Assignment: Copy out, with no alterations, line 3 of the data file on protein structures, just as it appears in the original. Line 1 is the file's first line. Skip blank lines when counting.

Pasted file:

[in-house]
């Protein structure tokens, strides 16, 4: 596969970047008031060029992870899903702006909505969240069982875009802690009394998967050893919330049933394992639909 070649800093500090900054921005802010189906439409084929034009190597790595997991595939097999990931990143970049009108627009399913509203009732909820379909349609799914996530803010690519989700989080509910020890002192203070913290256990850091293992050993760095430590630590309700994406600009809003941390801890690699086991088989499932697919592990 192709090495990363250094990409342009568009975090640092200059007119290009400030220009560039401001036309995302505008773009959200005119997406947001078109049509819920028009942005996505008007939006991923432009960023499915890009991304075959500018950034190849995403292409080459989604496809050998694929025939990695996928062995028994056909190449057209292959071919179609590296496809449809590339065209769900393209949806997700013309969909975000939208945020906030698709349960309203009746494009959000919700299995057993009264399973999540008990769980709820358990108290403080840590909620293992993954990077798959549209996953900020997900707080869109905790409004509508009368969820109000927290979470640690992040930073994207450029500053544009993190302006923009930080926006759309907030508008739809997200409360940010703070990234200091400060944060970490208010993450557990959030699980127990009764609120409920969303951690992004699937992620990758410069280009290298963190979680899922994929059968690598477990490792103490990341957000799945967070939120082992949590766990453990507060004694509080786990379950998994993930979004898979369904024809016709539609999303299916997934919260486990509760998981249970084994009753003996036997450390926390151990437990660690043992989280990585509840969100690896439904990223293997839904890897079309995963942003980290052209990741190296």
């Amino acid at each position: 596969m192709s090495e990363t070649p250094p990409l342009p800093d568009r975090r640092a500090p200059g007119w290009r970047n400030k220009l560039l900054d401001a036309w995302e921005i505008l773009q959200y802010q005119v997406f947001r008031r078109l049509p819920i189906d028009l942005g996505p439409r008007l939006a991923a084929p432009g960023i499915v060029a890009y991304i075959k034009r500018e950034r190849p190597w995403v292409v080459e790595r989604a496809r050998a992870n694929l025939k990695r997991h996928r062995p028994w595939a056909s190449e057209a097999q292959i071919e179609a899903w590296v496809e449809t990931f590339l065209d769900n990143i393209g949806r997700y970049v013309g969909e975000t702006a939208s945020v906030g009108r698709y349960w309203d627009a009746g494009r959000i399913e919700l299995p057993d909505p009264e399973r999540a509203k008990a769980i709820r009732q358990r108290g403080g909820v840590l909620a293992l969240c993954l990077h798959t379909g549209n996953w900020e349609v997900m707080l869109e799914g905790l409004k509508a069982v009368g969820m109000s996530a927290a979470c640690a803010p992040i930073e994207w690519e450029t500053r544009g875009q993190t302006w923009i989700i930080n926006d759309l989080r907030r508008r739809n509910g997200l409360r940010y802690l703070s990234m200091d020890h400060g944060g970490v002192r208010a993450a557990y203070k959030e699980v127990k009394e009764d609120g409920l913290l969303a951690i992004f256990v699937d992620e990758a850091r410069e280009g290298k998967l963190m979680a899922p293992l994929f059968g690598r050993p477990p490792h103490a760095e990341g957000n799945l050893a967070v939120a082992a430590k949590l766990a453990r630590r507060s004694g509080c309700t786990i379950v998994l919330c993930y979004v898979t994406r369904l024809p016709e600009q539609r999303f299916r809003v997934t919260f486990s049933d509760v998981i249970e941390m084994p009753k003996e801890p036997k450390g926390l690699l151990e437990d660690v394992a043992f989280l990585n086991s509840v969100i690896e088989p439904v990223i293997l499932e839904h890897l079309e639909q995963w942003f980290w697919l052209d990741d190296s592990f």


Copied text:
């Amino acid at each position: 596969m192709s090495e990363t070649p250094p990409l342009p800093d568009r975090r640092a500090p200059g007119w290009r970047n400030k220009l560039l900054d401001a036309w995302e921005i505008l773009q959200y802010q005119v997406f947001r008031r078109l049509p819920i189906d028009l942005g996505p439409r008007l939006a991923a084929p432009g960023i499915v060029a890009y991304i075959k034009r500018e950034r190849p190597w995403v292409v080459e790595r989604a496809r050998a992870n694929l025939k990695r997991h996928r062995p028994w595939a056909s190449e057209a097999q292959i071919e179609a899903w590296v496809e449809t990931f590339l065209d769900n990143i393209g949806r997700y970049v013309g969909e975000t702006a939208s945020v906030g009108r698709y349960w309203d627009a009746g494009r959000i399913e919700l299995p057993d909505p009264e399973r999540a509203k008990a769980i709820r009732q358990r108290g403080g909820v840590l909620a293992l969240c993954l990077h798959t379909g549209n996953w900020e349609v997900m707080l869109e799914g905790l409004k509508a069982v009368g969820m109000s996530a927290a979470c640690a803010p992040i930073e994207w690519e450029t500053r544009g875009q993190t302006w923009i989700i930080n926006d759309l989080r907030r508008r739809n509910g997200l409360r940010y802690l703070s990234m200091d020890h400060g944060g970490v002192r208010a993450a557990y203070k959030e699980v127990k009394e009764d609120g409920l913290l969303a951690i992004f256990v699937d992620e990758a850091r410069e280009g290298k998967l963190m979680a899922p293992l994929f059968g690598r050993p477990p490792h103490a760095e990341g957000n799945l050893a967070v939120a082992a430590k949590l766990a453990r630590r507060s004694g509080c309700t786990i379950v998994l919330c993930y979004v898979t994406r369904l024809p016709e600009q539609r999303f299916r809003v997934t919260f486990s049933d509760v998981i249970e941390m084994p009753k003996e801890p036997k450390g926390l690699l151990e437990d660690v394992a043992f989280l990585n086991s509840v969100i690896e088989p439904v990223i293997l499932e839904h890897l079309e639909q995963w942003f980290w697919l052209d990741d190296s592990f």